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19 January 2013, 19:38

Oracle's Java patch leaves a loophole

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Java Alert Adam Gowdiak is indefatigable: last weekend, Oracle released an emergency patch for the 0day hole in Java, and the security researcher has already found the next loophole. In a posting on the Full Disclosure mailing list, the expert has only revealed that the flawed MBeanInstantiator method inspired him to search for further holes. Brian Krebs had previously mentioned a new exploit that can't be neutralised with Oracle's patch; whether this concerns the same vulnerability remains unclear.

Gowdiak says that he has found two new "issues" which he has numbered 51 and 52. According to the researcher, the holes still allow applets to escape from the sandbox in the current version of Java. Talking to The H's associates at heise online, however, Gowniak said that the exploit is only successful with unsigned applets if the user has previously allowed their execution.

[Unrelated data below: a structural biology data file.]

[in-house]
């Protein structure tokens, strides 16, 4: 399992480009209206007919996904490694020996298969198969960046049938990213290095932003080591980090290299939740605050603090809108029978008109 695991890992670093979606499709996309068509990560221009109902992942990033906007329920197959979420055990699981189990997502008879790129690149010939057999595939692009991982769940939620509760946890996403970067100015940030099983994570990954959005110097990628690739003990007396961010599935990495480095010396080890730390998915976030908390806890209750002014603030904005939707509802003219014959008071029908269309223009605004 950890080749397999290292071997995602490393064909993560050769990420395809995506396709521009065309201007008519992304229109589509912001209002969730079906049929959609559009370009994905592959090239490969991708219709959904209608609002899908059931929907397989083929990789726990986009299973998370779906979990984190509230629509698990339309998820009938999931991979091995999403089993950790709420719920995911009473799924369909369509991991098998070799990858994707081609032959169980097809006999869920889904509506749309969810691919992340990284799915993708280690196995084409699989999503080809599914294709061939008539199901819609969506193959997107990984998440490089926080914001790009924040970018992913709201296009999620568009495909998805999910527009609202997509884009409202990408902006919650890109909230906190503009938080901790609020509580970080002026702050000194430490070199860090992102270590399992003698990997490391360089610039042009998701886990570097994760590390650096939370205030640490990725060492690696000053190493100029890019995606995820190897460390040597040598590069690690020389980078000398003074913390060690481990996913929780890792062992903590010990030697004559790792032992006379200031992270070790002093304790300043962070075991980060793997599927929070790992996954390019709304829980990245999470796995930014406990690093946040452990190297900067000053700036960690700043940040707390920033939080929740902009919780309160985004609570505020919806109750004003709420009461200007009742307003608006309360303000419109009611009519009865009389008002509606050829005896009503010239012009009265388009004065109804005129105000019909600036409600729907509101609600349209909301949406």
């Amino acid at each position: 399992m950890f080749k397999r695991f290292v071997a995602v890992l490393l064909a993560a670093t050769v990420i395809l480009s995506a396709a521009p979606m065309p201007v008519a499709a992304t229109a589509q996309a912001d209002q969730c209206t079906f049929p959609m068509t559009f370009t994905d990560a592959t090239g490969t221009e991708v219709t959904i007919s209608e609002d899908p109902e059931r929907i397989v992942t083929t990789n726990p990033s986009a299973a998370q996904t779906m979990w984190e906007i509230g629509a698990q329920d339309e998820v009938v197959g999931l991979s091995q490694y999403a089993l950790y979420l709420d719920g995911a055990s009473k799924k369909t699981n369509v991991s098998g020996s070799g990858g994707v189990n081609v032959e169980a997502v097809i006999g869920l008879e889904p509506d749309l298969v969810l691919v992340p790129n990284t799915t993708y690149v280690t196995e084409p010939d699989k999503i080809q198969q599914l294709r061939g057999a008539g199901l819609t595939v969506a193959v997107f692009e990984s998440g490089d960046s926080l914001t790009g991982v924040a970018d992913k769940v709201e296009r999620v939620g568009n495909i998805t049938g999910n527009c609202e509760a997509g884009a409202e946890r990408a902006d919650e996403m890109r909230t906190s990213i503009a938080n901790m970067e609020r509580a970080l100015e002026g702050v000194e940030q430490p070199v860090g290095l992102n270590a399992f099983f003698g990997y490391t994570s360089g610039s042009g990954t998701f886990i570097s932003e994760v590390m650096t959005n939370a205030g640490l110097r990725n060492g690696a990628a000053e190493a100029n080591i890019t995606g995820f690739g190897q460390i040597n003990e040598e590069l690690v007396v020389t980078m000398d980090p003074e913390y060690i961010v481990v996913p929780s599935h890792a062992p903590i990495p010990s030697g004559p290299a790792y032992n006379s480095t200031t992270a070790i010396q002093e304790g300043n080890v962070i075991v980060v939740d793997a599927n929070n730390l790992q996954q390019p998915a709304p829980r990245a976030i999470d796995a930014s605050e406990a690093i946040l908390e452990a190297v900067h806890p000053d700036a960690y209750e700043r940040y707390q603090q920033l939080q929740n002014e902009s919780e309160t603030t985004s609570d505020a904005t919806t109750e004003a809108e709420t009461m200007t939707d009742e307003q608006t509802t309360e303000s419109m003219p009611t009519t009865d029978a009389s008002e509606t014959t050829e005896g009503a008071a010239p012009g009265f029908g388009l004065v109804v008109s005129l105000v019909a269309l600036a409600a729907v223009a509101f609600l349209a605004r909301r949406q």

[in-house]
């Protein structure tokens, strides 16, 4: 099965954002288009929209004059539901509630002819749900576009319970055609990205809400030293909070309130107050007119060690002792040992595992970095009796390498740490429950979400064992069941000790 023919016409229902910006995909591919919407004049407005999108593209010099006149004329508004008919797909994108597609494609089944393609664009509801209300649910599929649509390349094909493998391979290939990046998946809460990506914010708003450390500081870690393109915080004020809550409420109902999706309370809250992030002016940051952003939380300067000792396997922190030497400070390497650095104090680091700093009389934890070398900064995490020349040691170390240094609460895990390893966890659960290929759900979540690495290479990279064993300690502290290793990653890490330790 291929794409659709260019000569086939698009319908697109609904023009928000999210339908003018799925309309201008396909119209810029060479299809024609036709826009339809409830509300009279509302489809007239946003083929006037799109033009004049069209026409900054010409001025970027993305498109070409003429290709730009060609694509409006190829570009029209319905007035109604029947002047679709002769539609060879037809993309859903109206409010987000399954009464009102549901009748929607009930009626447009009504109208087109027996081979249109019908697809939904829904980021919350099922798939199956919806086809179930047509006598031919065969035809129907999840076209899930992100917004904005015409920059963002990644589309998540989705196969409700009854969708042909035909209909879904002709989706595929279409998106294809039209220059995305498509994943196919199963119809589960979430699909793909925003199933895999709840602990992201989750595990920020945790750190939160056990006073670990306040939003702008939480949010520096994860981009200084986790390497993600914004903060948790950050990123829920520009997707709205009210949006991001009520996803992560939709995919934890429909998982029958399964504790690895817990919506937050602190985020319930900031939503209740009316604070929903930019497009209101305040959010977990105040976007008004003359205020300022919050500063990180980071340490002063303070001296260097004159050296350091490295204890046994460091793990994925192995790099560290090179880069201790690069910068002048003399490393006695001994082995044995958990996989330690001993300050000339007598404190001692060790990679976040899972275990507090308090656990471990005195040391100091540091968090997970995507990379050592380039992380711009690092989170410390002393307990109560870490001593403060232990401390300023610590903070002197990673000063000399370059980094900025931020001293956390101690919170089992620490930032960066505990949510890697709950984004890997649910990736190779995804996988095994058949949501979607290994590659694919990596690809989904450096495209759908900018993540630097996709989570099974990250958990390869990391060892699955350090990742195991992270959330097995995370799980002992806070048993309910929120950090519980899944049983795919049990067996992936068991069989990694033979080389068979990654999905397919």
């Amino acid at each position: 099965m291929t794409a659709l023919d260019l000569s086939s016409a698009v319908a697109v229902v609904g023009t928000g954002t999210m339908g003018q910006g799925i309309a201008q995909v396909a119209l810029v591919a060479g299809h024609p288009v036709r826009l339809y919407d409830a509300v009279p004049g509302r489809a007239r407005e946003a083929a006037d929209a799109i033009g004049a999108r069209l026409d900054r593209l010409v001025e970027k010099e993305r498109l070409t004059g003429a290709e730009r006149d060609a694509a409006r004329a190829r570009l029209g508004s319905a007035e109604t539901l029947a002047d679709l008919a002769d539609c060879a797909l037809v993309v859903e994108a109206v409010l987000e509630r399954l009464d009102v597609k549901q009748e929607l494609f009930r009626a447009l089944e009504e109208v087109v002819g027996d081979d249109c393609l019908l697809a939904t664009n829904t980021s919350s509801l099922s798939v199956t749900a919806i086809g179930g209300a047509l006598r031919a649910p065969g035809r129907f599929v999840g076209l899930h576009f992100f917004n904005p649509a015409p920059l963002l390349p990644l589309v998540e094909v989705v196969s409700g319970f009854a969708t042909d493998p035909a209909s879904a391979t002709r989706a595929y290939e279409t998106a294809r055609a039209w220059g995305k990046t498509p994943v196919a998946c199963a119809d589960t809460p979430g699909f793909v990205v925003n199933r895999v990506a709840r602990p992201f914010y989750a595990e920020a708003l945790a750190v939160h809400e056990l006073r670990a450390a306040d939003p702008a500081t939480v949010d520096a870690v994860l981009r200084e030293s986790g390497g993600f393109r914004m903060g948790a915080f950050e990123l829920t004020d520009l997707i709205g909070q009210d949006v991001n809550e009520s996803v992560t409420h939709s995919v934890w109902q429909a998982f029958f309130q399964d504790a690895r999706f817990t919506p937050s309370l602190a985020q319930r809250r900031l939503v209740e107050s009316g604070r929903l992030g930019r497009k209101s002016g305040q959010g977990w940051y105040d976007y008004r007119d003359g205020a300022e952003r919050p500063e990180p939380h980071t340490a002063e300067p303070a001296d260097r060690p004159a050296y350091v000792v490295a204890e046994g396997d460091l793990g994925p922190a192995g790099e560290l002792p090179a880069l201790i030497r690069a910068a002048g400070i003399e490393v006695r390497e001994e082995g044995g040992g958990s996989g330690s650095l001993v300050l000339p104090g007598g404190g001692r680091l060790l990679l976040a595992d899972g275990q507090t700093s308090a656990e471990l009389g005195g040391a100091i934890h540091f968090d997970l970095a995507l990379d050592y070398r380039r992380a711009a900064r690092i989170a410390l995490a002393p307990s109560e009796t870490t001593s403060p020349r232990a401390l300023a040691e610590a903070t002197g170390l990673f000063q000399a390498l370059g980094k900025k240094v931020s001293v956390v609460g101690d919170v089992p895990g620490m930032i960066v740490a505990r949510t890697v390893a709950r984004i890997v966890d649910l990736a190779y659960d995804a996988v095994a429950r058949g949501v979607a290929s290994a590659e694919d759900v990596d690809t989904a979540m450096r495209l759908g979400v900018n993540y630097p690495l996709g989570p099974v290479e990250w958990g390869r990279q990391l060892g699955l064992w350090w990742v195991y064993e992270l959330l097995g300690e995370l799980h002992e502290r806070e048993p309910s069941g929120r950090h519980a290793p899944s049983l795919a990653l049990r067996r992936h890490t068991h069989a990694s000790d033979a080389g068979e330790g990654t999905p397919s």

In 2012, Gowdiak collectedPDF 49 other Java vulnerabilities and reported them to Oracle. Immunity Products has provided a comprehensive analysisPDF of the allegedly closed 0day hole. According to the company's analysis, MBeanInstantiator combined with a flawed security check in the Reflection API enable attackers to load protected classes. This ultimately allows them to disable the Security Manager.

Rapid 7's HD Moore points out that Oracle's update was "released under duress and did help with the immediate problem of consumers being compromised". Although he assumes that Oracle is working behind the scenes to address further problems, he believes Oracle needs to invest heavily to deliver a "process-level sandbox and a drastic change in the APIs available to untrusted applets".

In the meantime, unless a user specifically needs Java for a particular application, The H and many security experts recommend disabling Java in the browser. Unlike the similarly named and widely used JavaScript, Java has relatively low usage on the web; most of its success has been in enterprise server applications where the browser vulnerabilities are not usefully exploitable.

Security firm Trend Micro reports on its blog that the controversy around the 0day hole has inspired attackers to release a bogus Java patch. Apparently, a file called javaupdate11.jar loads two Windows programs from the internet that open backdoors. Users should only install Java updates from reliable sources.


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